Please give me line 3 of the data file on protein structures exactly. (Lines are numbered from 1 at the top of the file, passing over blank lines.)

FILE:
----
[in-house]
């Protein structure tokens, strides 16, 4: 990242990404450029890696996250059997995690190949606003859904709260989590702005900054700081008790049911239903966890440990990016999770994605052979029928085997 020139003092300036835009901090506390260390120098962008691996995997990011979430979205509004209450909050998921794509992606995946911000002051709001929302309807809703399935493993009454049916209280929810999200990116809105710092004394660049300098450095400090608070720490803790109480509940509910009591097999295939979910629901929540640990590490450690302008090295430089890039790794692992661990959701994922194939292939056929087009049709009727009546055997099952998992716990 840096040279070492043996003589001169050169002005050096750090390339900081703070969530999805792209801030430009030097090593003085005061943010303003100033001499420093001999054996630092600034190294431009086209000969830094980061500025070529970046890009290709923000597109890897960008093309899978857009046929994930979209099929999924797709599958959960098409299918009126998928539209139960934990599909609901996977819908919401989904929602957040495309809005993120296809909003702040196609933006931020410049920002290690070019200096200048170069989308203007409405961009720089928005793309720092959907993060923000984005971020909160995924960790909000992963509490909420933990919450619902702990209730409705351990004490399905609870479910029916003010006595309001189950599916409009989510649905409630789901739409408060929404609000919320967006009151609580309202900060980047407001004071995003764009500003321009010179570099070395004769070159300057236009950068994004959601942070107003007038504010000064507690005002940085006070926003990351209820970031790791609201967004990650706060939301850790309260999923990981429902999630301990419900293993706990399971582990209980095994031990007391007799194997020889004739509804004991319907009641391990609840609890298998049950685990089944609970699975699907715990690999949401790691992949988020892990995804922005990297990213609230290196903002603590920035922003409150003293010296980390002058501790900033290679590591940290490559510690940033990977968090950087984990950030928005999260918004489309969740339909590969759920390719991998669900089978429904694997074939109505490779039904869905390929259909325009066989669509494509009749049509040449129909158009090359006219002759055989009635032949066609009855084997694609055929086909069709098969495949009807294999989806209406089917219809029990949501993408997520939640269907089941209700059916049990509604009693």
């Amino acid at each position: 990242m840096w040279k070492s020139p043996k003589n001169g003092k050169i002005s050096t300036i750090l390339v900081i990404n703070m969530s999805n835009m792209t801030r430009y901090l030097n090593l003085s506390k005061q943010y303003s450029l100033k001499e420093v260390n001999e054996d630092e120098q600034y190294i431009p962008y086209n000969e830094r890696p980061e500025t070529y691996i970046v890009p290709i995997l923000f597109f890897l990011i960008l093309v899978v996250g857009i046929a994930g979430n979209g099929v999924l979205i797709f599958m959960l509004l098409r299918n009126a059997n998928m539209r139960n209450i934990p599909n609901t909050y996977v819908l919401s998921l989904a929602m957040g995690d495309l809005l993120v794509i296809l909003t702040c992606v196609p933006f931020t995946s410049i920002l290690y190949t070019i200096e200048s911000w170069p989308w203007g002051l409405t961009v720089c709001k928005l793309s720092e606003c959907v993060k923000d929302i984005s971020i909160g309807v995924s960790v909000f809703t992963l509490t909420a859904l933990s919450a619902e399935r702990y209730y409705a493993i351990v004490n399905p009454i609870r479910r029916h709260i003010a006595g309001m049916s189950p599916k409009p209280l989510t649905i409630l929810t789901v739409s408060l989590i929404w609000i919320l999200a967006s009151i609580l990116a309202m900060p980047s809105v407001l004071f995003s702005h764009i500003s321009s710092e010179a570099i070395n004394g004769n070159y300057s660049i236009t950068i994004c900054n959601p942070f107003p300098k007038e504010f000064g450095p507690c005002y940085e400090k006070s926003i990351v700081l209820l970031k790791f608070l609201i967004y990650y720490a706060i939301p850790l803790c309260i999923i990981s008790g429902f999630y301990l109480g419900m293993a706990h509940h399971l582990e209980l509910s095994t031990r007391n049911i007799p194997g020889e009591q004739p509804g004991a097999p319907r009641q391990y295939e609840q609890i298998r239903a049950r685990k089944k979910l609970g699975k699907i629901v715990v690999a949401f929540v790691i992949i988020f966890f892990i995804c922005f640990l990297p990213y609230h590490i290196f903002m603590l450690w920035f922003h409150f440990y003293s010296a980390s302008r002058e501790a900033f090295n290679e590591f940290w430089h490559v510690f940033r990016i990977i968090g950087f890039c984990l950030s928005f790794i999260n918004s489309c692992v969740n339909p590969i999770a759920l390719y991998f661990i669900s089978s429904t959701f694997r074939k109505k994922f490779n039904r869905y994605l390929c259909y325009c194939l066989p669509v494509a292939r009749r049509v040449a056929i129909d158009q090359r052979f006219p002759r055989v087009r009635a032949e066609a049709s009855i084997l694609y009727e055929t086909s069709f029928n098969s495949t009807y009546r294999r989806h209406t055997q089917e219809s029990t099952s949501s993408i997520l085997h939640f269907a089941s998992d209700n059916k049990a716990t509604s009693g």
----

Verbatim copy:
């Amino acid at each position: 990242m840096w040279k070492s020139p043996k003589n001169g003092k050169i002005s050096t300036i750090l390339v900081i990404n703070m969530s999805n835009m792209t801030r430009y901090l030097n090593l003085s506390k005061q943010y303003s450029l100033k001499e420093v260390n001999e054996d630092e120098q600034y190294i431009p962008y086209n000969e830094r890696p980061e500025t070529y691996i970046v890009p290709i995997l923000f597109f890897l990011i960008l093309v899978v996250g857009i046929a994930g979430n979209g099929v999924l979205i797709f599958m959960l509004l098409r299918n009126a059997n998928m539209r139960n209450i934990p599909n609901t909050y996977v819908l919401s998921l989904a929602m957040g995690d495309l809005l993120v794509i296809l909003t702040c992606v196609p933006f931020t995946s410049i920002l290690y190949t070019i200096e200048s911000w170069p989308w203007g002051l409405t961009v720089c709001k928005l793309s720092e606003c959907v993060k923000d929302i984005s971020i909160g309807v995924s960790v909000f809703t992963l509490t909420a859904l933990s919450a619902e399935r702990y209730y409705a493993i351990v004490n399905p009454i609870r479910r029916h709260i003010a006595g309001m049916s189950p599916k409009p209280l989510t649905i409630l929810t789901v739409s408060l989590i929404w609000i919320l999200a967006s009151i609580l990116a309202m900060p980047s809105v407001l004071f995003s702005h764009i500003s321009s710092e010179a570099i070395n004394g004769n070159y300057s660049i236009t950068i994004c900054n959601p942070f107003p300098k007038e504010f000064g450095p507690c005002y940085e400090k006070s926003i990351v700081l209820l970031k790791f608070l609201i967004y990650y720490a706060i939301p850790l803790c309260i999923i990981s008790g429902f999630y301990l109480g419900m293993a706990h509940h399971l582990e209980l509910s095994t031990r007391n049911i007799p194997g020889e009591q004739p509804g004991a097999p319907r009641q391990y295939e609840q609890i298998r239903a049950r685990k089944k979910l609970g699975k699907i629901v715990v690999a949401f929540v790691i992949i988020f966890f892990i995804c922005f640990l990297p990213y609230h590490i290196f903002m603590l450690w920035f922003h409150f440990y003293s010296a980390s302008r002058e501790a900033f090295n290679e590591f940290w430089h490559v510690f940033r990016i990977i968090g950087f890039c984990l950030s928005f790794i999260n918004s489309c692992v969740n339909p590969i999770a759920l390719y991998f661990i669900s089978s429904t959701f694997r074939k109505k994922f490779n039904r869905y994605l390929c259909y325009c194939l066989p669509v494509a292939r009749r049509v040449a056929i129909d158009q090359r052979f006219p002759r055989v087009r009635a032949e066609a049709s009855i084997l694609y009727e055929t086909s069709f029928n098969s495949t009807y009546r294999r989806h209406t055997q089917e219809s029990t099952s949501s993408i997520l085997h939640f269907a089941s998992d209700n059916k049990a716990t509604s009693g």